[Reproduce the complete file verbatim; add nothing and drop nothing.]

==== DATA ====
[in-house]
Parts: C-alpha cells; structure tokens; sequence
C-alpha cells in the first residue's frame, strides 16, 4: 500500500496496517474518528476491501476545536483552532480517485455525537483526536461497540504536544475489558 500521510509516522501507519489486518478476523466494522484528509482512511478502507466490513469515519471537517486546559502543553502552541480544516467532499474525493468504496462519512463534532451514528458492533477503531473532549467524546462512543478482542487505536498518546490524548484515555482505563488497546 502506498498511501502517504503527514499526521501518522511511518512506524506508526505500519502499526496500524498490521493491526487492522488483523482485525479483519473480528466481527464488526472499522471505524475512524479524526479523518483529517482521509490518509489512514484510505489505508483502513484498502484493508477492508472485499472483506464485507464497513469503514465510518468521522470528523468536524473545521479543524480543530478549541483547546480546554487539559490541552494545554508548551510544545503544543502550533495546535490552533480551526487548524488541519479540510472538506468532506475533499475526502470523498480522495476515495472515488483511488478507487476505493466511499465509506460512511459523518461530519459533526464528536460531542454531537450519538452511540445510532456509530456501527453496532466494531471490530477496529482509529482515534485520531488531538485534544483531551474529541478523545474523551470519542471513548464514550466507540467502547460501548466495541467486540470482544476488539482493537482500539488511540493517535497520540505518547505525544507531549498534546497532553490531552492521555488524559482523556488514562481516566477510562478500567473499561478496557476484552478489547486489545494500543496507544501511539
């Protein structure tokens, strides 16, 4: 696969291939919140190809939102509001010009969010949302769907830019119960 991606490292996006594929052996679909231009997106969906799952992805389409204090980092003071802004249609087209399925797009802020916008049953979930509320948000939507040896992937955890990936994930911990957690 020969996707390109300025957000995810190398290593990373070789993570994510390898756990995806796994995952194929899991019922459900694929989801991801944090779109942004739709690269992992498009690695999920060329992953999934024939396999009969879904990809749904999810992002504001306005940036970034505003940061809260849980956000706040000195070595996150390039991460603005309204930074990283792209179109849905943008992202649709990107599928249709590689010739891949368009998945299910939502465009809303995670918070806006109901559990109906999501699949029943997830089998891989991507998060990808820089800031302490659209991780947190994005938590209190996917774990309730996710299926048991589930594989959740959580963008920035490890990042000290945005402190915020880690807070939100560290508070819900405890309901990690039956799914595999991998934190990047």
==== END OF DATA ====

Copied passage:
[in-house]
Parts: C-alpha cells; structure tokens; sequence
C-alpha cells in the first residue's frame, strides 16, 4: 500500500496496517474518528476491501476545536483552532480517485455525537483526536461497540504536544475489558 500521510509516522501507519489486518478476523466494522484528509482512511478502507466490513469515519471537517486546559502543553502552541480544516467532499474525493468504496462519512463534532451514528458492533477503531473532549467524546462512543478482542487505536498518546490524548484515555482505563488497546 502506498498511501502517504503527514499526521501518522511511518512506524506508526505500519502499526496500524498490521493491526487492522488483523482485525479483519473480528466481527464488526472499522471505524475512524479524526479523518483529517482521509490518509489512514484510505489505508483502513484498502484493508477492508472485499472483506464485507464497513469503514465510518468521522470528523468536524473545521479543524480543530478549541483547546480546554487539559490541552494545554508548551510544545503544543502550533495546535490552533480551526487548524488541519479540510472538506468532506475533499475526502470523498480522495476515495472515488483511488478507487476505493466511499465509506460512511459523518461530519459533526464528536460531542454531537450519538452511540445510532456509530456501527453496532466494531471490530477496529482509529482515534485520531488531538485534544483531551474529541478523545474523551470519542471513548464514550466507540467502547460501548466495541467486540470482544476488539482493537482500539488511540493517535497520540505518547505525544507531549498534546497532553490531552492521555488524559482523556488514562481516566477510562478500567473499561478496557476484552478489547486489545494500543496507544501511539
């Protein structure tokens, strides 16, 4: 696969291939919140190809939102509001010009969010949302769907830019119960 991606490292996006594929052996679909231009997106969906799952992805389409204090980092003071802004249609087209399925797009802020916008049953979930509320948000939507040896992937955890990936994930911990957690 020969996707390109300025957000995810190398290593990373070789993570994510390898756990995806796994995952194929899991019922459900694929989801991801944090779109942004739709690269992992498009690695999920060329992953999934024939396999009969879904990809749904999810992002504001306005940036970034505003940061809260849980956000706040000195070595996150390039991460603005309204930074990283792209179109849905943008992202649709990107599928249709590689010739891949368009998945299910939502465009809303995670918070806006109901559990109906999501699949029943997830089998891989991507998060990808820089800031302490659209991780947190994005938590209190996917774990309730996710299926048991589930594989959740959580963008920035490890990042000290945005402190915020880690807070939100560290508070819900405890309901990690039956799914595999991998934190990047």